I hope you are eating your food, Mom. You hardly ate when I was there, other than that time I sat with you for an hour and used every trick I knew to get you to open your mouth and take a bite. I told you Kevin said he wants you to eat, and that look of love on your face for Kevin, got you to open up and let me put a small spoonful in your mouth. You managed to eat one-quarter of your lunch. Other times you wouldn’t eat, no matter what. Maybe the UTI was causing you to lose your appetite, too. I hope you are eating more now, because it is a scary sign when you stop eating.
Are you ready to go, Mom? Do you see what we can’t see and know more than what we think you do? Has the veil been lifted? You have been talking so much about your mom and dad and other people who have passed on. Are you seeing them now? Are they bringing you comfort? Are they calling you to come be with them in Heaven? Rose, your granddaughter thinks so. She thinks you are hanging on now because God knows we aren’t ready to let you go. You were so loving to me when I was there visiting you. More loving than you've ever been since you became sick with Alzheimer's. You told me over and over again how much you love me. Were you preparing me, Mom? God will know when the time is right and He will take you home then. He will fix you!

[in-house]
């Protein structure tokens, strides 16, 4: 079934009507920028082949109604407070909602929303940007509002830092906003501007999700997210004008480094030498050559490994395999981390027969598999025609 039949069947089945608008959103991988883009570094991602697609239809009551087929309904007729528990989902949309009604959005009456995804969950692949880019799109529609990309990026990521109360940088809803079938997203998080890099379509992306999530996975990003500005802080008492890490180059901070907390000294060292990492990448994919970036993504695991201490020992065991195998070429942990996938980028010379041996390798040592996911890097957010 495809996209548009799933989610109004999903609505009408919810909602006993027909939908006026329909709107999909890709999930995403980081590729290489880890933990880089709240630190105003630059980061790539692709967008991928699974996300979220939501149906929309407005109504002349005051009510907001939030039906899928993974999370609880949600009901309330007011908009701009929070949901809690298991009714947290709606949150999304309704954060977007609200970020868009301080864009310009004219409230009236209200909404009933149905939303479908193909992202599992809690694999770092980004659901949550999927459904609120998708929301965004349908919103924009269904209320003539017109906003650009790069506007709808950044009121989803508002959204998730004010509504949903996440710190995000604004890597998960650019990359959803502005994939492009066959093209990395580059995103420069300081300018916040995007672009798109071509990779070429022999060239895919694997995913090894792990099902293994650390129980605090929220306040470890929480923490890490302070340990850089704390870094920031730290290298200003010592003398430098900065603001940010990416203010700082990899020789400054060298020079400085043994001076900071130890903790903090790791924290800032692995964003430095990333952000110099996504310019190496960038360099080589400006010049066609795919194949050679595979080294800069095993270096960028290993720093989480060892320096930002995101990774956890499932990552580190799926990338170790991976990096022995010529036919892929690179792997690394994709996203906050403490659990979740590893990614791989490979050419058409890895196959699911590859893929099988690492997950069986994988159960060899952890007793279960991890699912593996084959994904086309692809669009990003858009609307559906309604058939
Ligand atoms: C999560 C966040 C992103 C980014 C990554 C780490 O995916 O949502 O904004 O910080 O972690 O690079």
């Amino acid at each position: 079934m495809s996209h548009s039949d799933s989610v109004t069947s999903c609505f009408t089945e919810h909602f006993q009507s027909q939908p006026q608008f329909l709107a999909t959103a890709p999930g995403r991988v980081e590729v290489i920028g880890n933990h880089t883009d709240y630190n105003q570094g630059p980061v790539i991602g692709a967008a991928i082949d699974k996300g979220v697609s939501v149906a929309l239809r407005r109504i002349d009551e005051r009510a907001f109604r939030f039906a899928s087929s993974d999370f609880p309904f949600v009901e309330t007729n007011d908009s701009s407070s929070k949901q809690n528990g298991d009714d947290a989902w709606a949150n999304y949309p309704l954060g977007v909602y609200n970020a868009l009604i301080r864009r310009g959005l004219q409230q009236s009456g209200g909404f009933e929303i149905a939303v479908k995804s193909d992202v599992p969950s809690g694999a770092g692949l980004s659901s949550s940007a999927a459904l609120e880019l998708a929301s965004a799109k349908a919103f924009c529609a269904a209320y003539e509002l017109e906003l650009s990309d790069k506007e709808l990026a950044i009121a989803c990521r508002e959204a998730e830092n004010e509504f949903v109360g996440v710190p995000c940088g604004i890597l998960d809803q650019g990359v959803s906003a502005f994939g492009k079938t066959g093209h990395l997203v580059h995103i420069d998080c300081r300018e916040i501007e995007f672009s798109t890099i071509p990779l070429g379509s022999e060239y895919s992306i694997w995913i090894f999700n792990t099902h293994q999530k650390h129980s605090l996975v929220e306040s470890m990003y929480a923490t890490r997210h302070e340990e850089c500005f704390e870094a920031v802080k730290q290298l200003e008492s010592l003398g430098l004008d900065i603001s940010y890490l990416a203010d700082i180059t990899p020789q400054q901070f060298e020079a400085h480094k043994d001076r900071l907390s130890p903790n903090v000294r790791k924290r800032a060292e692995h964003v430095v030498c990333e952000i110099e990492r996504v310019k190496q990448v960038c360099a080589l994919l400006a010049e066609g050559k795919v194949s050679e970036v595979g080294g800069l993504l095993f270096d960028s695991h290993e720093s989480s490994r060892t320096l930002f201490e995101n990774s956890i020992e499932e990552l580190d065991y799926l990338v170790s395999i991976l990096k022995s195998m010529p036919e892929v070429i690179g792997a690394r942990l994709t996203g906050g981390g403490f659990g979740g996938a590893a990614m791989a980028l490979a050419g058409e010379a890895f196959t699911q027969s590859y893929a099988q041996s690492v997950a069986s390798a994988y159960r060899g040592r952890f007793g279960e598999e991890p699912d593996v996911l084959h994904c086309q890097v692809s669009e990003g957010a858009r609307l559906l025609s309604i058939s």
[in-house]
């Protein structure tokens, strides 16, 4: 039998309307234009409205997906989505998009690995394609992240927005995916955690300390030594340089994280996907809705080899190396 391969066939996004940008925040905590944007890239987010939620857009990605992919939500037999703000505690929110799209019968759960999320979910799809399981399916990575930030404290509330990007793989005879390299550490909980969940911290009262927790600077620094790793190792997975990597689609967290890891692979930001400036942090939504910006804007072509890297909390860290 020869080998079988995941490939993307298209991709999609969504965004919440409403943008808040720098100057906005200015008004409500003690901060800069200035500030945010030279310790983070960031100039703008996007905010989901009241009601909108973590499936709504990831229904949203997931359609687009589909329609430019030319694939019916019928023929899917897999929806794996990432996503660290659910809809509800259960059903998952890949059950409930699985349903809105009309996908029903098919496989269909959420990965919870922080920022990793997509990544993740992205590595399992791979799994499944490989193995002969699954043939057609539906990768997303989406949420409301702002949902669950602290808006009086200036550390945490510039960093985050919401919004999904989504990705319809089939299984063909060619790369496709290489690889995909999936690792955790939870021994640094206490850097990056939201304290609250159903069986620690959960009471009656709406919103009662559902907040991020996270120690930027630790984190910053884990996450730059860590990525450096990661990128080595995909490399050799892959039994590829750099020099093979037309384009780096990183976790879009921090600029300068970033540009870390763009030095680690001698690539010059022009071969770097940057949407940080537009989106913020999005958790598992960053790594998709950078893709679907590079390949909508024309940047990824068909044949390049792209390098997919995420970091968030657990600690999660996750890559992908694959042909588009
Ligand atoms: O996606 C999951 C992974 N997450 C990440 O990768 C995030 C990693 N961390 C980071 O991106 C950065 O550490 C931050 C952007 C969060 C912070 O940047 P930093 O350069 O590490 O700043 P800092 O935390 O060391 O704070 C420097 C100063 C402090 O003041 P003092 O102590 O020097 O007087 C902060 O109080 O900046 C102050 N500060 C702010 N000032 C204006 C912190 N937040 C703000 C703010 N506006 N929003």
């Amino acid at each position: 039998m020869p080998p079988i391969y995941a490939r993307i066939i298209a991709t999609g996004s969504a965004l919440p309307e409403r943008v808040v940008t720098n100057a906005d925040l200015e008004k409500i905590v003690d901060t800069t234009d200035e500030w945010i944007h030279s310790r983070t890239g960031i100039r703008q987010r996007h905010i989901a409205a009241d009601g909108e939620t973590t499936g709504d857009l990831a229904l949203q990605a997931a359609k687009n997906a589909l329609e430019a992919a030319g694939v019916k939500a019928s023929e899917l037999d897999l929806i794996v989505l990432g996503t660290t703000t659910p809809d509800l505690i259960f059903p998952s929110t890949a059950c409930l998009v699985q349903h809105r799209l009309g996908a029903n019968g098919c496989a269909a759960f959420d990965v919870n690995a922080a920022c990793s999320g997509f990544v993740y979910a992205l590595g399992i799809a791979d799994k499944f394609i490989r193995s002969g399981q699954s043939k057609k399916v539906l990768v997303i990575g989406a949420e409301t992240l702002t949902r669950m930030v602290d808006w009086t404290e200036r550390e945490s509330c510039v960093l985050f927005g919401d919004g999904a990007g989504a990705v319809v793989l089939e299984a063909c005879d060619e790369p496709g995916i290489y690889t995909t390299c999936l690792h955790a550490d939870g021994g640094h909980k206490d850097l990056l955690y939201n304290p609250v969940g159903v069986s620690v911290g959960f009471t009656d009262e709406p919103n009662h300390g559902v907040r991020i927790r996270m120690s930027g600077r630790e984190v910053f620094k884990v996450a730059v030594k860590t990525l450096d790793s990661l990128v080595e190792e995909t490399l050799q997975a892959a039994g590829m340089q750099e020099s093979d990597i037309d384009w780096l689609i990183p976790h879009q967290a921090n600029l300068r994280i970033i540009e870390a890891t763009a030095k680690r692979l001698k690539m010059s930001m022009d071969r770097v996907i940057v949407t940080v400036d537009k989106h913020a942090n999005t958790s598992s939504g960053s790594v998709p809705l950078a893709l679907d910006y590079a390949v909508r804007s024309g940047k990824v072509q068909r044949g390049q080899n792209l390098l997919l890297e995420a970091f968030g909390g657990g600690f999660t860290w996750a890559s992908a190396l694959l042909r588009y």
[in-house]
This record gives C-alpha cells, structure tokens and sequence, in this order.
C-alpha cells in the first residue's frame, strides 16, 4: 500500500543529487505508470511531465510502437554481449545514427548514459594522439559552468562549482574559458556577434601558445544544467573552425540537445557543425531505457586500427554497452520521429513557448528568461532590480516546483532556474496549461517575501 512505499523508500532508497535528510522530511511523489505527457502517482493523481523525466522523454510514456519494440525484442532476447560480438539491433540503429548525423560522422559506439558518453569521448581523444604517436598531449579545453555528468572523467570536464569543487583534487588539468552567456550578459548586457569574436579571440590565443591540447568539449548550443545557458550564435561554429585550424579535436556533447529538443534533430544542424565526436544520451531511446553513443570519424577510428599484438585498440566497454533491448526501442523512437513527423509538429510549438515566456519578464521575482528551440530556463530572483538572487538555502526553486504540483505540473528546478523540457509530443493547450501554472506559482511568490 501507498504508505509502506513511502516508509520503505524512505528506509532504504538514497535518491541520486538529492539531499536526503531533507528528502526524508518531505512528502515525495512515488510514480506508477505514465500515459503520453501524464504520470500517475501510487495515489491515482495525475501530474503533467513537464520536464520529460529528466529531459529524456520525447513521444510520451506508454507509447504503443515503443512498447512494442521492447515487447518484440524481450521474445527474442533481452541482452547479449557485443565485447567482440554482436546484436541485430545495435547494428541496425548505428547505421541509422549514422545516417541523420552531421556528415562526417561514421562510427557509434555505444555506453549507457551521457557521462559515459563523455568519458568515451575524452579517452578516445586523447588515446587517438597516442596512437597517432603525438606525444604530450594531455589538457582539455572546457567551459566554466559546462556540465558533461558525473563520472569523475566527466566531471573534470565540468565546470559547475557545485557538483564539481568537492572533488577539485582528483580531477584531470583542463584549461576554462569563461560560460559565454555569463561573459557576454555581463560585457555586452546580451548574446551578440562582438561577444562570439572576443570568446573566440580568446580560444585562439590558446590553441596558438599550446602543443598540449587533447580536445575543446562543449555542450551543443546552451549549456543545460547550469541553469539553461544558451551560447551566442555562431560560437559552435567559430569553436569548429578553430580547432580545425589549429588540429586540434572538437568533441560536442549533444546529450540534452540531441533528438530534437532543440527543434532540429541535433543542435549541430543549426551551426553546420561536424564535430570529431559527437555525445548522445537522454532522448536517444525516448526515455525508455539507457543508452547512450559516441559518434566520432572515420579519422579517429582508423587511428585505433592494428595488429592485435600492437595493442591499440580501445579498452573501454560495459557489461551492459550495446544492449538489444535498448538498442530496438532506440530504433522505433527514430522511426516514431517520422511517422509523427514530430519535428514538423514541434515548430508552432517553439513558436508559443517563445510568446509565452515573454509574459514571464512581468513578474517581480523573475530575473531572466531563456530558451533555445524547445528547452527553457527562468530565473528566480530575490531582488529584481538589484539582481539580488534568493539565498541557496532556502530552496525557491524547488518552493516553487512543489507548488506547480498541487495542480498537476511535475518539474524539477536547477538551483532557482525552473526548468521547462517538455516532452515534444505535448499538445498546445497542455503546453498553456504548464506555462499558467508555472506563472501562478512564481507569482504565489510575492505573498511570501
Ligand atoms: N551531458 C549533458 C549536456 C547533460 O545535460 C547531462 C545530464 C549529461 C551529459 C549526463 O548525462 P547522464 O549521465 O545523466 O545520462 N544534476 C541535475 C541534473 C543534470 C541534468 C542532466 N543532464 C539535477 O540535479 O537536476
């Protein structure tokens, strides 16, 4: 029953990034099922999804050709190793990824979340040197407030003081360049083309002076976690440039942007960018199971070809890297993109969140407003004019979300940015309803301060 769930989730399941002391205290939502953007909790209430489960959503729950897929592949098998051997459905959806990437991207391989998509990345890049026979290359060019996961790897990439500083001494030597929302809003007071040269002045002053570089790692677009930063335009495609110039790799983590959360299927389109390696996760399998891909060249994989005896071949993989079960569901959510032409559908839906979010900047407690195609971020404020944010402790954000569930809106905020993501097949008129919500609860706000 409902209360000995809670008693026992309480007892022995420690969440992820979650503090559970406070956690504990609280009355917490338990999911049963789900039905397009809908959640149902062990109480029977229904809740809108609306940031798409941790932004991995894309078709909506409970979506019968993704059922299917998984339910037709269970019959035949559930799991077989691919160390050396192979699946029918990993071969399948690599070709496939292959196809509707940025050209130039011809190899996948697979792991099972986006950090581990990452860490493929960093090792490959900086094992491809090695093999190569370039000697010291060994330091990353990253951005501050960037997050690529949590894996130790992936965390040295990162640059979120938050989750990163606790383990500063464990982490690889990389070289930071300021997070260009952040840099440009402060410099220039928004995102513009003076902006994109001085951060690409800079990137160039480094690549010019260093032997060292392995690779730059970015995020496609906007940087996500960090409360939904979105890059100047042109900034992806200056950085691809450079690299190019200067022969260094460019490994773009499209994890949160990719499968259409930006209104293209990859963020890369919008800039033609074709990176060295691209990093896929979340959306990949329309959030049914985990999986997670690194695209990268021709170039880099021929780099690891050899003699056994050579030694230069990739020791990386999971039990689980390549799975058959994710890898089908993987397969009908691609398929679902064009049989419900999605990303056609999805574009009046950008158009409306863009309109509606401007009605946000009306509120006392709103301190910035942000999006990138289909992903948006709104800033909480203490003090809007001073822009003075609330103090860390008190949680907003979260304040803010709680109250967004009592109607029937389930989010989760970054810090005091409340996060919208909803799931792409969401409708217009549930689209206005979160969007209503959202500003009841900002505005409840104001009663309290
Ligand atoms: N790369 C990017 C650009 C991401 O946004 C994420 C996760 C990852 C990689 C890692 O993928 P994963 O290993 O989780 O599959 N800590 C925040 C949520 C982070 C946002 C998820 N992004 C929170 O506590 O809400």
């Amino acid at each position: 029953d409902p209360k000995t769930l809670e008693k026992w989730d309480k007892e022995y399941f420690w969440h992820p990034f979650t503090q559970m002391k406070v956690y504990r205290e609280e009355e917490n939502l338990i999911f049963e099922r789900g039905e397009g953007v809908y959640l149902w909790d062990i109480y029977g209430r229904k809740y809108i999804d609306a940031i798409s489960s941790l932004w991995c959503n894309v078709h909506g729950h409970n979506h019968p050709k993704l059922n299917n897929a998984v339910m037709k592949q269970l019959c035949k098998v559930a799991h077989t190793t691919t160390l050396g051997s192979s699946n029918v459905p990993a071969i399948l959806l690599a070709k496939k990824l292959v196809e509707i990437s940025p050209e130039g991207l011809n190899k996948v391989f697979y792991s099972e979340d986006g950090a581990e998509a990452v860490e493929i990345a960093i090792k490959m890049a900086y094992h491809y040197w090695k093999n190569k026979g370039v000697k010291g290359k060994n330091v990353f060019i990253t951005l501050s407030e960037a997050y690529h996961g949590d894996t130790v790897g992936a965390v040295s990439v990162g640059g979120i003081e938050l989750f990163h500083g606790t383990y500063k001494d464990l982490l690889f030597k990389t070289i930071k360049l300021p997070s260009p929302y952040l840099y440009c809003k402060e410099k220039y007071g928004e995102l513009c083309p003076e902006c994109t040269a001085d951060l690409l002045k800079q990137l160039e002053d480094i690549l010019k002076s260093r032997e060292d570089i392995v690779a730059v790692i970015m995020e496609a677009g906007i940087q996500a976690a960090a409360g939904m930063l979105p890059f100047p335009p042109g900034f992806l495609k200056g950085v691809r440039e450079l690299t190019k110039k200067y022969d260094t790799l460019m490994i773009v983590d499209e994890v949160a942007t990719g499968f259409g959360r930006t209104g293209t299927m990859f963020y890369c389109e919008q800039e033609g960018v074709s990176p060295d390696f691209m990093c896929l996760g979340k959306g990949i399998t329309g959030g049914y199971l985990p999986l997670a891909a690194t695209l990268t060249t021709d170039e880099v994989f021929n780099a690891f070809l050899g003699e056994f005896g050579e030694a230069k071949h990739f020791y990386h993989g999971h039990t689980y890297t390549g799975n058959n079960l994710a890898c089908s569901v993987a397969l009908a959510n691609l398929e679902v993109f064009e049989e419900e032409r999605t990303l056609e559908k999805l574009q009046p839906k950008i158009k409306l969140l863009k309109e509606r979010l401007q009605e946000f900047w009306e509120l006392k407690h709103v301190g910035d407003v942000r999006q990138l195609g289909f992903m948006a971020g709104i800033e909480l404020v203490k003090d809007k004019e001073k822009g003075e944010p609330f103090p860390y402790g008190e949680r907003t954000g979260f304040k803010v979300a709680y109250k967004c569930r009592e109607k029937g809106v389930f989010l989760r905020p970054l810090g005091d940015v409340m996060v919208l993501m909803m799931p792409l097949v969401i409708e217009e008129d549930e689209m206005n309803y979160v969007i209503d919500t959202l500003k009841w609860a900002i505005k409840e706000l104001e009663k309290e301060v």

There’s a song called ‘Fix You’ that makes me think of you, Mom, and our family, and the struggles we have gone through. I am going to have someone help me make a video about our family, and I am going to use this song. Until then, I found this video on YouTube that I liked. This is for you, Mom.
I love you and miss you so much,
Tuesday, November 20, 2012
That’s what my mom said to me the other day, right after she told me she loves me very much. She said, “I’m not going to forget you.” In her very confused state, with a lot of what she says not making much sense, hearing her say something so meaningful, showed me that God is giving me something back. He is giving me pieces of my mom back, at a time when I thought she was no longer capable of expressing her love, and at a time where I feel we are losing her. I believe He spoke to me through my mom and He helped her say those words, because she often can’t express herself the way she wants to.
My mom has shown her love to me so many times over the past two weeks that I’ve been here visiting her. I was so wrong to state in a recent post that Alzheimer’s-Dementia has stolen her ability to show love. With God’s help (and I do believe it is God, because He knows how much I need this) she put her arms around me and hugged me every day. She never really was a hugger…always complained that we had hairspray in our hair, so she would pat us quickly and then be done. She hugged me so tight the other day that we almost fell over on her bed. Both of us laughed. A new thing she does now is she leans her forehead into mine and looks into my eyes. As our blue eyes meet, I could see the pain and despair in those beautiful blue eyes, but I also saw love and happiness that I was there with her, at that moment.